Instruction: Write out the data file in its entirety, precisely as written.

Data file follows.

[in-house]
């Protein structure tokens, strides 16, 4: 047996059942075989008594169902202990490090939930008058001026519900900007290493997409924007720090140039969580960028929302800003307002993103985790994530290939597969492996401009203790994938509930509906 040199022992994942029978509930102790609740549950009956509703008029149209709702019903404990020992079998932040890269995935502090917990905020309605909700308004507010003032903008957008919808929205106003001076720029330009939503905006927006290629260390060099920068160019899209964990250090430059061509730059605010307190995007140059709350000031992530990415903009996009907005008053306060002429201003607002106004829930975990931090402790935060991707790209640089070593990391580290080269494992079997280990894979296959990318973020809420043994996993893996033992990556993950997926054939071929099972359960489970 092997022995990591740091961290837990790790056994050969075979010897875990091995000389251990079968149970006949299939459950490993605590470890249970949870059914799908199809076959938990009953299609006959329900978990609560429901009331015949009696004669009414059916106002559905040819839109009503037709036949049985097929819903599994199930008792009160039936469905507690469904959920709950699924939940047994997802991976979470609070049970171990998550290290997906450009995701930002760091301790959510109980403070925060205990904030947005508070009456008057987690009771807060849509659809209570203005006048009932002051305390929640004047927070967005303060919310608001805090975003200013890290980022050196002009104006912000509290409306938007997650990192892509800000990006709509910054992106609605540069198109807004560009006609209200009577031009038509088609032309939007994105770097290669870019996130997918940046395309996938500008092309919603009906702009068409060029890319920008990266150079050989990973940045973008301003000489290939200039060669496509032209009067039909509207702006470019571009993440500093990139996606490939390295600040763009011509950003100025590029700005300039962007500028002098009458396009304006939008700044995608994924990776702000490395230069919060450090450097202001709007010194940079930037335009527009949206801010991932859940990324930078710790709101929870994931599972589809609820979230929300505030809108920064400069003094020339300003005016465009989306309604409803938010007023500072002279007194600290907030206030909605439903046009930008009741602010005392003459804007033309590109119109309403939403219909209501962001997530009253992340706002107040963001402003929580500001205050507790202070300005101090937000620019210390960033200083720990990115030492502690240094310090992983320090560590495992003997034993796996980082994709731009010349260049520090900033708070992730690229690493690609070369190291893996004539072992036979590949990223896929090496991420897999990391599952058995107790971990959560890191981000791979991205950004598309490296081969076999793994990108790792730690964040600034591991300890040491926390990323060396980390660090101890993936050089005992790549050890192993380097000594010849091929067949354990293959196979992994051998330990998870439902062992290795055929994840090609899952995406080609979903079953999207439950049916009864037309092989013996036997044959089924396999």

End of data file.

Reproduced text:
[in-house]
């Protein structure tokens, strides 16, 4: 047996059942075989008594169902202990490090939930008058001026519900900007290493997409924007720090140039969580960028929302800003307002993103985790994530290939597969492996401009203790994938509930509906 040199022992994942029978509930102790609740549950009956509703008029149209709702019903404990020992079998932040890269995935502090917990905020309605909700308004507010003032903008957008919808929205106003001076720029330009939503905006927006290629260390060099920068160019899209964990250090430059061509730059605010307190995007140059709350000031992530990415903009996009907005008053306060002429201003607002106004829930975990931090402790935060991707790209640089070593990391580290080269494992079997280990894979296959990318973020809420043994996993893996033992990556993950997926054939071929099972359960489970 092997022995990591740091961290837990790790056994050969075979010897875990091995000389251990079968149970006949299939459950490993605590470890249970949870059914799908199809076959938990009953299609006959329900978990609560429901009331015949009696004669009414059916106002559905040819839109009503037709036949049985097929819903599994199930008792009160039936469905507690469904959920709950699924939940047994997802991976979470609070049970171990998550290290997906450009995701930002760091301790959510109980403070925060205990904030947005508070009456008057987690009771807060849509659809209570203005006048009932002051305390929640004047927070967005303060919310608001805090975003200013890290980022050196002009104006912000509290409306938007997650990192892509800000990006709509910054992106609605540069198109807004560009006609209200009577031009038509088609032309939007994105770097290669870019996130997918940046395309996938500008092309919603009906702009068409060029890319920008990266150079050989990973940045973008301003000489290939200039060669496509032209009067039909509207702006470019571009993440500093990139996606490939390295600040763009011509950003100025590029700005300039962007500028002098009458396009304006939008700044995608994924990776702000490395230069919060450090450097202001709007010194940079930037335009527009949206801010991932859940990324930078710790709101929870994931599972589809609820979230929300505030809108920064400069003094020339300003005016465009989306309604409803938010007023500072002279007194600290907030206030909605439903046009930008009741602010005392003459804007033309590109119109309403939403219909209501962001997530009253992340706002107040963001402003929580500001205050507790202070300005101090937000620019210390960033200083720990990115030492502690240094310090992983320090560590495992003997034993796996980082994709731009010349260049520090900033708070992730690229690493690609070369190291893996004539072992036979590949990223896929090496991420897999990391599952058995107790971990959560890191981000791979991205950004598309490296081969076999793994990108790792730690964040600034591991300890040491926390990323060396980390660090101890993936050089005992790549050890192993380097000594010849091929067949354990293959196979992994051998330990998870439902062992290795055929994840090609899952995406080609979903079953999207439950049916009864037309092989013996036997044959089924396999």